Review: Natalie Dessay Brings Artistry of the Highest Order to Carnegie Hall
By Christopher Johnson, Contributing Writer, April 27, 2017
It’s Natalie Dessay’s world; you and I just live in it.
Dessay is one of the sovereign communicative artists of our era, whose every moment onstage seems fully lived and completely expressed. She wastes no time on generalities: there is no “joy in singing,” no invitation to luxuriate in “the beautiful voice.” She is there because she needs to tell you certain things, and she will not let you go until you have understood them.
Dessay’s approach is not to everyone’s taste, especially in the song-literature, where we are used to hearing lines like “Es schwindelt mir, es brennt/Mein Eingeweide” intoned evenly, as if something mildly distasteful were being alluded to and then tactfully disposed of. Dessay leaves you in no doubt at such moments: her head reels, her guts are on fire, and you find yourself pierced with pity and fear for poor Mignon, who is standing there before you. To some, this may seem like the skunk at the garden-party, or like Judy Garland’s idea of a Schubertiade; to me, it is bliss—not comforting, not always pretty, and certainly not for the faint-of-heart, but pure, immediate human communication of the highest order.
There were many empty seats at Dessay’s joint recital with pianist Philippe Cassard this past Wednesday at Carnegie Hall, and the crowd thinned even further during intermission, but those who came and stayed got a beautifully plotted program, thematically coherent across two centuries and two languages, with every note and syllable lively and true, and every character distinctly realized. There was nothing particularly startling about the repertoire, although the Pfitzner cycle and the early Debussy songs were delightful rarities, substantial and surprising in their various ways; but the breadth of expression and depth of feeling mined from a simple and rather obvious unifying concept—women in (and out of) love—was astonishing, and developed enormous power as the evening progressed.
Dessay and Cassard have worked closely together for many years, and it shows: they barely look at one another, except in moments of comedy (at which, by the way, they are both exquisite), but they seem to speak and breathe as one. As a result, Gretchen’s spinning-wheel seemed like a direct extension both of her body and of her suffering, and the Young Nun’s storm was at once part of the scenery and a profound inner state, so that her spiritual arrival at the end felt like a real event, earned at considerable cost. Dessay’s quiet singing is the stuff of legend, but Cassard’s playing at such moments is perfection itself: together, they made the final phrases of Pamina’s aria and the Arabian hostess’s gentle keening not just deeply moving, but probably unforgettable.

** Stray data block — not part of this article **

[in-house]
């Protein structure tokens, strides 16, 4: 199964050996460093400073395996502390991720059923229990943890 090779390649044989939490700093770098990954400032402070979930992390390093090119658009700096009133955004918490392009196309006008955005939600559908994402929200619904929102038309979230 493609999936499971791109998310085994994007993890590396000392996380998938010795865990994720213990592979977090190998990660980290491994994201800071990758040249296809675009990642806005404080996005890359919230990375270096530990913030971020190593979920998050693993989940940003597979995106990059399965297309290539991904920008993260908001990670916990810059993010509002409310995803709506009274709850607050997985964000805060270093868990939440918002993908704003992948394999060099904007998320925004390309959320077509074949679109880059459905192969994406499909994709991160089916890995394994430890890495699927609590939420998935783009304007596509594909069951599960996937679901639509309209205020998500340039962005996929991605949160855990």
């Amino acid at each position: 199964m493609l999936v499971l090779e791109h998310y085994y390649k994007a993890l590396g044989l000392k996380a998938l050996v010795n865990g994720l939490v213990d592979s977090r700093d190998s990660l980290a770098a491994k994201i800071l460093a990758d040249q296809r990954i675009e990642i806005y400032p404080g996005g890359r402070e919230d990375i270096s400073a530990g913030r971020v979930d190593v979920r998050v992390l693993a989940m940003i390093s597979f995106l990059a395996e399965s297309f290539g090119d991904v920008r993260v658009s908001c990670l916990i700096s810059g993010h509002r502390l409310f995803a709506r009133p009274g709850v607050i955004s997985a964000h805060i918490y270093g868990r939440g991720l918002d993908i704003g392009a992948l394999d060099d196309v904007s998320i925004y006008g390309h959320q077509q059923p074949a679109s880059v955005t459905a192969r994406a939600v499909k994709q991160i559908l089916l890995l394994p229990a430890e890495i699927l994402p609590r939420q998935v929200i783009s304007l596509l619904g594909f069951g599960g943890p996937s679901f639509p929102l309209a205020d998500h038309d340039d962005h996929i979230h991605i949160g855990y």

The audience responded in kind, attentively and thoughtfully, and the ovations, when they came, were selective, varied, and almost as expressive as the performances that sparked them. There was almost none of the usual hootin’ and hollerin’, and, surprisingly, very little standing; what there was—and there was a lot of it—was the sound of deep spiritual and artistic satisfaction. There were four encores, and the audience would cheerfully have sat for more. They finally had to turn up the house-lights to make us leave.
Natalie Dessay, soprano and Philippe Cassard, piano, in recital at Carnegie Hall on April 26, 2017.
MOZART “Giunse alfin il momento… Deh vieni non tardar” from Le nozze di Figaro
SCHUBERT “Geheimes,” D. 719
SCHUBERT “Die junge Nonne,” D. 828
SCHUBERT “Lied der Mignon,” D. 877, No. 4
SCHUBERT “Suleika I,” D. 720
SCHUBERT “Gretchen am Spinnrade,” D. 118
MOZART “Ach, ich fühl’s” from The Magic Flute
PFITZNER Alte Weisen, Op. 33
CHAUSSON “Chanson perpétuelle,” Op. 37
BIZET “Adieux de l’hôtesse arabe” from Vingt mélodies, No. 4
DEBUSSY “La Fille aux cheveux de lin” from Preludes, Book I
DEBUSSY “Ondine” from Preludes, Book II
DEBUSSY “Coquetterie posthume”
GOUNOD “Air des Bijoux” from Faust
DELIBES “Les filles de Cadix”
R. STRAUSS “Breit über mein Haupt dein schwarzes Haar,” Op. 19, No. 2
DEBUSSY “Mes longs cheveux” from Pelléas et Mélisande
DELIBES “Tu m’as donné le plus doux rêve” from Lakmé
Cover: Natalie Dessay in recital at Carnegie Hall; photo: Steve J. Sherman